"It's not clear what [President Barack Obama] is passionate to do if he is elected for another four years," writes David Brooks, conservative columnist for The New York Times. "The Democratic convention is his best chance to offer an elevator speech, to define America's most pressing challenge and how he plans to address it."
Addressing the DNC Sept. 5, Bill Clinton came as close as any Democrat has this year to answering Brooks: "In Tampa, the Republican argument against the president's re-election was pretty simple: We left him a total mess, he hasn't finished cleaning it up yet, so fire him and put us back in. I like the argument for President Obama's re-election a lot better."
Nicely done--though this argument only works for voters stuck in the two-party trap. But the biggest piece is still MIA: Obama's domestic and foreign policy agenda for a second term.
Two principal arguments are being advanced in favor of Obama's re-election: first, that he "took out" Osama bin Laden; second, that we are "absolutely" better off economically than we were four years ago. These arguments, if they continue to be the Democrats' main talking points, will lead Obama to defeat this fall.
U.S. history shows that the candidate who presents the most optimistic vision of the future usually prevails. The future he sells doesn't have to be specific (Mitt Romney's 12 million new jobs, say). Ronald Reagan, who projected vague aw-shucks optimism reflected by a 100 percent-pabulum campaign slogan, "It's Morning in America," defeated Jimmy "Malaise" Carter and Walter "Let's Tell the Truth About Taxes" Mondale. (Never mind that Carter and Mondale were more honest, smarter and nicer.)
Obama followed the Reagan model in 2008: hope, change, charming smile, not a lot of specifics. And it worked. (It didn't hurt to run against John McCain, the consummate "get off my lawn, you damn kids" grouch.) So why is Obama trading in a proven winner? Why is he running on his first-term record?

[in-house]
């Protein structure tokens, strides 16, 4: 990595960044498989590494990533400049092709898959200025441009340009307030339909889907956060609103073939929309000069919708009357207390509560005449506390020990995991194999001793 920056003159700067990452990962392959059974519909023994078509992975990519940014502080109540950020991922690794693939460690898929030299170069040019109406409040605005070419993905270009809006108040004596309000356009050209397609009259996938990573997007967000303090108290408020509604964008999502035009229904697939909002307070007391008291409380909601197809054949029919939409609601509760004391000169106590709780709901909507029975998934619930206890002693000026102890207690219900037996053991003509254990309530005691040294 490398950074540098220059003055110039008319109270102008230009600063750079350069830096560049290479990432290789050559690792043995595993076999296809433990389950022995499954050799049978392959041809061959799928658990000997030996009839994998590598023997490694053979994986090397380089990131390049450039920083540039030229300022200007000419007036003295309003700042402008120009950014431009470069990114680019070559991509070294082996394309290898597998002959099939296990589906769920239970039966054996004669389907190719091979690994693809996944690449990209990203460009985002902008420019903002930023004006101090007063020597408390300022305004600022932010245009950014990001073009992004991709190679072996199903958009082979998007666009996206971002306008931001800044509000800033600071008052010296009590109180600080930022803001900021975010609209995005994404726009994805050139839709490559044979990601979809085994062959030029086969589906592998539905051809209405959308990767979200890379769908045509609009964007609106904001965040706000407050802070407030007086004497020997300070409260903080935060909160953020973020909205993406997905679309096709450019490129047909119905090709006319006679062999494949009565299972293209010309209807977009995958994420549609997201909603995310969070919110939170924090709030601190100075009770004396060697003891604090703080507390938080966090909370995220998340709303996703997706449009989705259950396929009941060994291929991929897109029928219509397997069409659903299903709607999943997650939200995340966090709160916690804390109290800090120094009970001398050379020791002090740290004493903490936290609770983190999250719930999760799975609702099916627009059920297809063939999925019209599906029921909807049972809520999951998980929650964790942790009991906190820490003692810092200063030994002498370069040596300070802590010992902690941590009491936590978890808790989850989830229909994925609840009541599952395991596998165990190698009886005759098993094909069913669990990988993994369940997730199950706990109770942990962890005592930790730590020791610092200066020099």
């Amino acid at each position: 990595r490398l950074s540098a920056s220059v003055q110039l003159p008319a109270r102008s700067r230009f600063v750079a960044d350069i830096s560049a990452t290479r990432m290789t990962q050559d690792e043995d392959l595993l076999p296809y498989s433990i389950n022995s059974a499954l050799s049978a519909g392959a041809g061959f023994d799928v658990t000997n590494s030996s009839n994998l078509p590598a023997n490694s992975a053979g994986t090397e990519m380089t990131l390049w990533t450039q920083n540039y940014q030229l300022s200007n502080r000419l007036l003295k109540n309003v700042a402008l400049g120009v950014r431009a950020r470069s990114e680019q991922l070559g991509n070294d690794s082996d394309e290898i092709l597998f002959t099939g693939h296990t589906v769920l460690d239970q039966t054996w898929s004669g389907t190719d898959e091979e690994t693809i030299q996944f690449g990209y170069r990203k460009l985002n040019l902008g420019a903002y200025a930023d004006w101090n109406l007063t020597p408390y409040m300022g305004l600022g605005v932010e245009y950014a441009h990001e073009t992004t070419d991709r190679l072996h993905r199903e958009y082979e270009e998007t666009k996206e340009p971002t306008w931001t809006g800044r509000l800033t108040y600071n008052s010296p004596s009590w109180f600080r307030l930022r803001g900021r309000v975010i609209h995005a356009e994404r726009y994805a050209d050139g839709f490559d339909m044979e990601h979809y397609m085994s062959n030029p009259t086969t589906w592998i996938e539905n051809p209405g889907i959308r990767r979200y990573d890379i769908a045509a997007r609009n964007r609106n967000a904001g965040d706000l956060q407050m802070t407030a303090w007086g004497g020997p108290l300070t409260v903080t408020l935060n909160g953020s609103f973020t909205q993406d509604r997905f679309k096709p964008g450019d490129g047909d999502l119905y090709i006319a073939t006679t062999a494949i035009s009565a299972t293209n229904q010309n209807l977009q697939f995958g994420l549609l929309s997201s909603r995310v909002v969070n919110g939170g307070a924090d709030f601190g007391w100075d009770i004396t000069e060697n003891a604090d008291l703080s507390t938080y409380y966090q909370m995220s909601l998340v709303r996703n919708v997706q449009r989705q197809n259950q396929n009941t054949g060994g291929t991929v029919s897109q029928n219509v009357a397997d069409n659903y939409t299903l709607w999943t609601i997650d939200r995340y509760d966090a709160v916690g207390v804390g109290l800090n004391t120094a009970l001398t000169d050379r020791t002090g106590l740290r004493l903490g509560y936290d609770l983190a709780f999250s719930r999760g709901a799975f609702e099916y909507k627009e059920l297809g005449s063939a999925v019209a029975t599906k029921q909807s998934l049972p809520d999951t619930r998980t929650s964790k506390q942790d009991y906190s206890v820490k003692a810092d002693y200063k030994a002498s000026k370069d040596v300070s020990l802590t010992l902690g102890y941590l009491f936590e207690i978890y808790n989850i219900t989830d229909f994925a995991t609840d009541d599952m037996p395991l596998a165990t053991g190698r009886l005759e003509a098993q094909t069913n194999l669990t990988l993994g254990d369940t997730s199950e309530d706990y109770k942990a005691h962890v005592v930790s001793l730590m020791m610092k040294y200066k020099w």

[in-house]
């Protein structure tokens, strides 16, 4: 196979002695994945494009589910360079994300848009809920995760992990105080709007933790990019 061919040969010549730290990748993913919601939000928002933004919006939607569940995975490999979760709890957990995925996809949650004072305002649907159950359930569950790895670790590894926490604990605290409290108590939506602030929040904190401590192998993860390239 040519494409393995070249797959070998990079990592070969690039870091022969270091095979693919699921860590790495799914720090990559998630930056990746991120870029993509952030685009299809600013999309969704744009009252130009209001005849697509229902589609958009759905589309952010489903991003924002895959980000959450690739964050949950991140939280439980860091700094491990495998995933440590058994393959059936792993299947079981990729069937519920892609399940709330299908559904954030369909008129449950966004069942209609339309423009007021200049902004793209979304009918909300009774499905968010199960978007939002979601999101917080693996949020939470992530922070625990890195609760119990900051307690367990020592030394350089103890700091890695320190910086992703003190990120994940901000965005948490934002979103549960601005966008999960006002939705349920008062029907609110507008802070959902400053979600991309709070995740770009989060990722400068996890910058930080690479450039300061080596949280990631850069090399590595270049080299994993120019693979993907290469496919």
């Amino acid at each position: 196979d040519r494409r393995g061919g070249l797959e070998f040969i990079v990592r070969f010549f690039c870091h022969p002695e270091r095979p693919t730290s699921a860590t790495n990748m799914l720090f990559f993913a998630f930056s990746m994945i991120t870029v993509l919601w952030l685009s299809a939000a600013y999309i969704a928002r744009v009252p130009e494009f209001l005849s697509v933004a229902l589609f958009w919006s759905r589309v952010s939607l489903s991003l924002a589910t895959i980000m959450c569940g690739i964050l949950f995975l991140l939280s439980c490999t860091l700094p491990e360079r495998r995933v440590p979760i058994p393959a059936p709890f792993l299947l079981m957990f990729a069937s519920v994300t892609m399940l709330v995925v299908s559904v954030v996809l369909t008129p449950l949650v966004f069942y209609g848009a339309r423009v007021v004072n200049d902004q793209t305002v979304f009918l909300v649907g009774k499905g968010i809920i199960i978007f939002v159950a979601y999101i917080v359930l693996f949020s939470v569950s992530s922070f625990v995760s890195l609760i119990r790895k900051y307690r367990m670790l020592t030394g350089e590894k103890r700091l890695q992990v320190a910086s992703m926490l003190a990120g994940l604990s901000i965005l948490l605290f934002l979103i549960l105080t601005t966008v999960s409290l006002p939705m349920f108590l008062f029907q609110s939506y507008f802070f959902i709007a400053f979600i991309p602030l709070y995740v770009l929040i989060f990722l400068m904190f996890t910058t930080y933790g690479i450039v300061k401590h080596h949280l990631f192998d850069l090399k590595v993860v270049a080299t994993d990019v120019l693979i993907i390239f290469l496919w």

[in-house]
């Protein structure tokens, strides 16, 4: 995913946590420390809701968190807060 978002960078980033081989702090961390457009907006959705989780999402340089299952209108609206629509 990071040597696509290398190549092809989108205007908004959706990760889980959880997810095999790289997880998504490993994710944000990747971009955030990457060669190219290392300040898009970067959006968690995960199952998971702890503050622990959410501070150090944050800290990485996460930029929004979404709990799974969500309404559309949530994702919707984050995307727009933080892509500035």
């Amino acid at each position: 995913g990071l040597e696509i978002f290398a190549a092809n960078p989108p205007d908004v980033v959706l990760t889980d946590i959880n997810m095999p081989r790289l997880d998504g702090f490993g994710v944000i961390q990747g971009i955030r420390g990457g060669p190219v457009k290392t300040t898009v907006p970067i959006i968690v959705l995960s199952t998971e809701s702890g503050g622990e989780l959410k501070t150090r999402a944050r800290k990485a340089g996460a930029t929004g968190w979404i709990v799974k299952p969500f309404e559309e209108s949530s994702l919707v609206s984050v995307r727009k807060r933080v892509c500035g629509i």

Obama's entourage has obviously talked themselves into believing that the president's record is better than it really is--certainly better than average voters think it is. Grade inflation is inevitable when you evaluate yourself. (In 2009, at the same time the Fed was greasing the banksters with $7.77 trillion of our money--without a dime devoted to a new WPA-style jobs program--he gave himself a B-plus.)
First, the extrajudicial assassination of bin Laden, an act of vengeance against a man in hiding who had been officially designated to pose no threat since at least 2006, makes some people queasy. Sure, many voters are happy--but getting even for crimes committed more than a decade ago still doesn't spell out an optimistic vision for the future.
Similarly, and perhaps more potently since jobs are the most important issue to Americans, claiming that we are better off than we were four years ago, either personally, or nationally, is a dangerous argument for this president to make. Four years ago marks the beginning of a financial crisis that continues today. GDP remains a low 1.7 percent. Credit remains so tight that it's still strangling spending.
Four million families lost their homes to foreclosure, millions more were evicted due to nonpayment of rent, and a net 8 million lost their jobs under Obama. Structural unemployment is rising. New jobs are few and pay little.
Most Americans--by a nearly two-to-one margin--feel worse off now than they did four years ago. Coupled with the media's ludicrous claim that the recovery began in mid-2009, Obama's "who are you going to believe, me or your lying eyes" (or pocketbook) sales pitch is so insulting and reminiscent of George H.W. Bush's tone-deaf attitude during the 1992 recession that it can only prove counterproductive.
The historical lesson for Obama is 1936. Franklin Roosevelt is the only president in recent history to have won re-election with unemployment more than 8 percent, as it is currently (it was 17 percent). Why? FDR's New Deal showed he was trying hard. And things were moving in the right direction (unemployment was 22 percent when he took office). Fairly or not, Obama can't beat Romney pointing to improvement that statistics don't show and people don't feel.
Obama must articulate a new vision, relaunching and rebranding himself into something completely different--in other words, running as though the last three four years had never happened. Like this was his first term.
New image. New ideas. New policies. New campaign slogan.
Not only does Obama need to float big new ideas, he needs to convince voters that he can get them through a GOP Congress. Not an easy task--but there's no other way.It isn't enough to simply say that Romney will make things worse. Lesser-evil arguments are secondary at best. As things stand now, with people angry and disappointed at government inaction on the economy, Romney's "Believe in America" meme--though stupid--is more potent than Obama's reliance on fear of a Paul Ryan budget.